The Wizard of Oz: Parable on Populism Author(s): Henry M


. martin gardner, "the royal historian of oz," in gardner and russel b. littlefield looked at the wonderful wizard of oz and saw things no one had seen there before. in the preface to the wonderful wizard of oz, baum stated that he wanted to write a new sort of children's story: a modernized, american story, shorn of all the old world images and motifs. durden, the climax of populism: the election of 1896 (lexington, 1965); chicago times herald, 12 july 1896, quoted in new york times, 20 dec." littlefield described all sorts of hidden meanings and allusions to gilded age society in the wonderful wizard of oz: the wicked witch of the east represented eastern industrialists and bankers who controlled the people (the munchkins); the scarecrow was the wise but naive western farmer; the tin woodman stood for the dehumanized industrial worker; the cowardly lion was william jennings bryan, populist presidential candidate in 1896; the yellow brick road, with all its dangers, was the gold standard; dorothy's silver slippers (judy garland's were ruby red, but baum originally made them silver) represented the populists' solution to the nation's economic woes ("the free and unlimited coinage of silver"); emerald city was washington, d.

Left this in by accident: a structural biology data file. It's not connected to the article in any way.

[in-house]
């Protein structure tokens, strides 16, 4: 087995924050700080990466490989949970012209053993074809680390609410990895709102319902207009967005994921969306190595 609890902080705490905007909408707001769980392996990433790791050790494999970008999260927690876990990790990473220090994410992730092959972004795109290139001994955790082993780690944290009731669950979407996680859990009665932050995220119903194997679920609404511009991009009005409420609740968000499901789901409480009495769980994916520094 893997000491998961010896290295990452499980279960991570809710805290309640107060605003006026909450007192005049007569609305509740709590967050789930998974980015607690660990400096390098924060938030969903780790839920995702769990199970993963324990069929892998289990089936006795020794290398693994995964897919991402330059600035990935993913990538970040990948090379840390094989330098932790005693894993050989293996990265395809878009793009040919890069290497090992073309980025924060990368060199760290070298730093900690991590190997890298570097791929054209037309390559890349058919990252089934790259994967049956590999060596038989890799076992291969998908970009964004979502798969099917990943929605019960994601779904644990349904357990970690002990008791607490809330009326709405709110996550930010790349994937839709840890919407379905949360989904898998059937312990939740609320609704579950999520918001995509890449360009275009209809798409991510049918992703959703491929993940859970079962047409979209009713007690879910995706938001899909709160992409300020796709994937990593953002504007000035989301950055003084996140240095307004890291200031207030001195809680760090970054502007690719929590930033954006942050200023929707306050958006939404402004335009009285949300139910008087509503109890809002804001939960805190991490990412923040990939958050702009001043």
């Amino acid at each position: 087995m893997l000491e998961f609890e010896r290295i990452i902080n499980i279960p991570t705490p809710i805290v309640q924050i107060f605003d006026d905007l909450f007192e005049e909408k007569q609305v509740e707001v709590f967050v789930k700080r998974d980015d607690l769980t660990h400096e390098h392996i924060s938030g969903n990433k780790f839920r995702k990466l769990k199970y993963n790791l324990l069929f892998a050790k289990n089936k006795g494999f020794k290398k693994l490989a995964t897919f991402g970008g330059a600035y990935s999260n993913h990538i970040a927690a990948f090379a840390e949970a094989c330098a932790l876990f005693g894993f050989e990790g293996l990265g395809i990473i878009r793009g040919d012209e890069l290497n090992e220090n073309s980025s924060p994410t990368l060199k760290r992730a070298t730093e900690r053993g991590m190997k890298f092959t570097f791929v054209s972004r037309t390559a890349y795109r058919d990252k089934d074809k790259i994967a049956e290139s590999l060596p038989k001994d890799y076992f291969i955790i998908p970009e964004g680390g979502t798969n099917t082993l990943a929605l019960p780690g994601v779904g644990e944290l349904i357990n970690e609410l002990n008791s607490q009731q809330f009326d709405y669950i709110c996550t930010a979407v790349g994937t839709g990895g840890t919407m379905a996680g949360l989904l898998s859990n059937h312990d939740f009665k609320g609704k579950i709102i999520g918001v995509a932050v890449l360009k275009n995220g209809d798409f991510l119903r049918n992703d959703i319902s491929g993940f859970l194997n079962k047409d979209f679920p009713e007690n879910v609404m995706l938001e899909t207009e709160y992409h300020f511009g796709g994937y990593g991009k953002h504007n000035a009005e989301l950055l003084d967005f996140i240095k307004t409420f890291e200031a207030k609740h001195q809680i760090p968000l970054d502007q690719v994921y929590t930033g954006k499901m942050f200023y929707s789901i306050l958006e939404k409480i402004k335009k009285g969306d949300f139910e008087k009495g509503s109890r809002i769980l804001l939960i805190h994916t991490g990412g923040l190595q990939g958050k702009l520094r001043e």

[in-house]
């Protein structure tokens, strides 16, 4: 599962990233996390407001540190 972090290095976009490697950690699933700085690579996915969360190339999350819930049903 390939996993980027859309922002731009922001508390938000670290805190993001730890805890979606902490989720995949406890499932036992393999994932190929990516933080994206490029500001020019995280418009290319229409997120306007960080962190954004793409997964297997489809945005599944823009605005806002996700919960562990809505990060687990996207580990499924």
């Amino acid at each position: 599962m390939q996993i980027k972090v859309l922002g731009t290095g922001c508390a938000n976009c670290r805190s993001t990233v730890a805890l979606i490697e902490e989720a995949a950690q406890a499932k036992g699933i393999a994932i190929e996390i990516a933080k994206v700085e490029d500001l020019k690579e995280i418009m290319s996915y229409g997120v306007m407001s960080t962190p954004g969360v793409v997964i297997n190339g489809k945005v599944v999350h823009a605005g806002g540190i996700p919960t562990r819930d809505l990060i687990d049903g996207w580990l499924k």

AP US History 2012 q1 - College Board